[edit]BTW, should I move this thread Heap or another subforum?[/edit]


I didn't post it there because the Heap has become where all the bs philosophy and clueless physics topics are posted.

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Post 18 May 2008, 17:32
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LocoDelAssembly
Your code has a bug


Joined: 06 May 2005
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LocoDelAssembly
OK, moved to Main instead but please try to not keep it in a complete Cish way because it will need to be moved again then.
Post 18 May 2008, 17:51
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mattst88



Joined: 12 May 2006
Posts: 260
Location: South Carolina
mattst88
LocoDelAssembly wrote:
OK, moved to Main instead but please try to not keep it in a complete Cish way because it will need to be moved again then.


Ehh.. what?

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Assembly Programmer's Journal
Post 18 May 2008, 19:03
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LocoDelAssembly
Your code has a bug


Joined: 06 May 2005
Posts: 4633
Location: Argentina
LocoDelAssembly
mattst88 wrote:
LocoDelAssembly wrote:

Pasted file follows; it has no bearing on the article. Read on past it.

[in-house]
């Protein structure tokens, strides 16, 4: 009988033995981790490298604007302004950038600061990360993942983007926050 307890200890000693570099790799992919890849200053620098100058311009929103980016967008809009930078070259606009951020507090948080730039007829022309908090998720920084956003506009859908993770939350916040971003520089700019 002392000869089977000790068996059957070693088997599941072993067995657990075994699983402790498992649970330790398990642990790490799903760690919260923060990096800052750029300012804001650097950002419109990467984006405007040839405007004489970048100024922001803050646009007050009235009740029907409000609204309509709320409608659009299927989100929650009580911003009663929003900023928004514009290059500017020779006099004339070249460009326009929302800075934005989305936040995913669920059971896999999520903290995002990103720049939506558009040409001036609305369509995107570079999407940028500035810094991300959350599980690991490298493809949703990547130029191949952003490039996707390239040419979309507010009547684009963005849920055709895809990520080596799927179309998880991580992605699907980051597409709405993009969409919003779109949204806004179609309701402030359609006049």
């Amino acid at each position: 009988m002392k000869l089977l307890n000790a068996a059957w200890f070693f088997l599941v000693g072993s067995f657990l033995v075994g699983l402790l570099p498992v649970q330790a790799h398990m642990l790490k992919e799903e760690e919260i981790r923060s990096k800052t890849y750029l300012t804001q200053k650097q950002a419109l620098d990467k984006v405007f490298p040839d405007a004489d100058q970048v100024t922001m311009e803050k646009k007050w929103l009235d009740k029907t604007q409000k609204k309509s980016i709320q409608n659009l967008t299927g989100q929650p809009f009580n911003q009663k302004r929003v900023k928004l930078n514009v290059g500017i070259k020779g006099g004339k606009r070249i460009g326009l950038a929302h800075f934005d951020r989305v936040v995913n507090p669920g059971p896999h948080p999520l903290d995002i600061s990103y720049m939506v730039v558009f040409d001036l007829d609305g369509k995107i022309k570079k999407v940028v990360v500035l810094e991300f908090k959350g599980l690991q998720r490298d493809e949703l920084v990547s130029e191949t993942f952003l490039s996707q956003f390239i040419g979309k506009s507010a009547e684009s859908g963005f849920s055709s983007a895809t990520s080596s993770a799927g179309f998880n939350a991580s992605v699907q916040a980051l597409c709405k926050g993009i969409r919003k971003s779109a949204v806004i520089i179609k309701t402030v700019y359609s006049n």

OK, moved to Main instead but please try to not keep it in a complete Cish way because it will need to be moved again then.


Ehh.. what?


I wonder the same Confused

I wanted to say that since this subforum is for general ASSEMBLY programming stuff it would be best to provide Assembly code that only use non-SIMD instructions and keep HLL contributions at minimun. No problem if the HLL code is paired with its Assembly counterpart though.
Post 18 May 2008, 21:01
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mattst88



Joined: 12 May 2006
Posts: 260
Location: South Carolina
mattst88
If I'd posted assembly, it would have been for alpha, and therefore useless for the vast majority of this user group...
Post 18 May 2008, 21:17
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revolution
When all else fails, read the source


Joined: 24 Aug 2004
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revolution
mattst88 wrote:
If I'd posted assembly, it would have been for alpha, and therefore useless for the vast majority of this user group...
Hehe, if you had posted C, it would have been for HLL, and therefore useless for the vast majority of this user group..
Post 19 May 2008, 02:56
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mattst88



Joined: 12 May 2006
Posts: 260
Location: South Carolina
mattst88
I talked with the guy who wrote the original code and pointed out the overflow bug. He suggested changing one line, which I believe fixes the issue.

Code:
__paddw(uint64_t m1, uint64_t m2) {